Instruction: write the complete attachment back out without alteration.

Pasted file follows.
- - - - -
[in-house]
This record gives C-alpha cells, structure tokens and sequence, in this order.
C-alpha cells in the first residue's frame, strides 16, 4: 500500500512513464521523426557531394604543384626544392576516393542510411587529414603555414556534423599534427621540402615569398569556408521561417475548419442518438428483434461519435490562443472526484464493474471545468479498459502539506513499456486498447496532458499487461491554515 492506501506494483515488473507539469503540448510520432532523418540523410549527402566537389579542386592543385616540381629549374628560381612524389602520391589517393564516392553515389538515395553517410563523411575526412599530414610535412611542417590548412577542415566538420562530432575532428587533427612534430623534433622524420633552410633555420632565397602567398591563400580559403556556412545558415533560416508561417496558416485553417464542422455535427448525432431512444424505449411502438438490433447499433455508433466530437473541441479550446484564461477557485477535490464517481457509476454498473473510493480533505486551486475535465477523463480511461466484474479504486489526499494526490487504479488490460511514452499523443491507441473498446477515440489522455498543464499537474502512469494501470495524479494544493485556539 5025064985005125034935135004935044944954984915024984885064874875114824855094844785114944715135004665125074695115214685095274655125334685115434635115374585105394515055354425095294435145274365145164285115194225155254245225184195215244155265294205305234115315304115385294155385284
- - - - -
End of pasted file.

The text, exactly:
[in-house]
This record gives C-alpha cells, structure tokens and sequence, in this order.
C-alpha cells in the first residue's frame, strides 16, 4: 500500500512513464521523426557531394604543384626544392576516393542510411587529414603555414556534423599534427621540402615569398569556408521561417475548419442518438428483434461519435490562443472526484464493474471545468479498459502539506513499456486498447496532458499487461491554515 492506501506494483515488473507539469503540448510520432532523418540523410549527402566537389579542386592543385616540381629549374628560381612524389602520391589517393564516392553515389538515395553517410563523411575526412599530414610535412611542417590548412577542415566538420562530432575532428587533427612534430623534433622524420633552410633555420632565397602567398591563400580559403556556412545558415533560416508561417496558416485553417464542422455535427448525432431512444424505449411502438438490433447499433455508433466530437473541441479550446484564461477557485477535490464517481457509476454498473473510493480533505486551486475535465477523463480511461466484474479504486489526499494526490487504479488490460511514452499523443491507441473498446477515440489522455498543464499537474502512469494501470495524479494544493485556539 5025064985005125034935135004935044944954984915024984885064874875114824855094844785114944715135004665125074695115214685095274655125334685115434635115374585105394515055354425095294435145274365145164285115194225155254245225184195215244155265294205305234115315304115385294155385284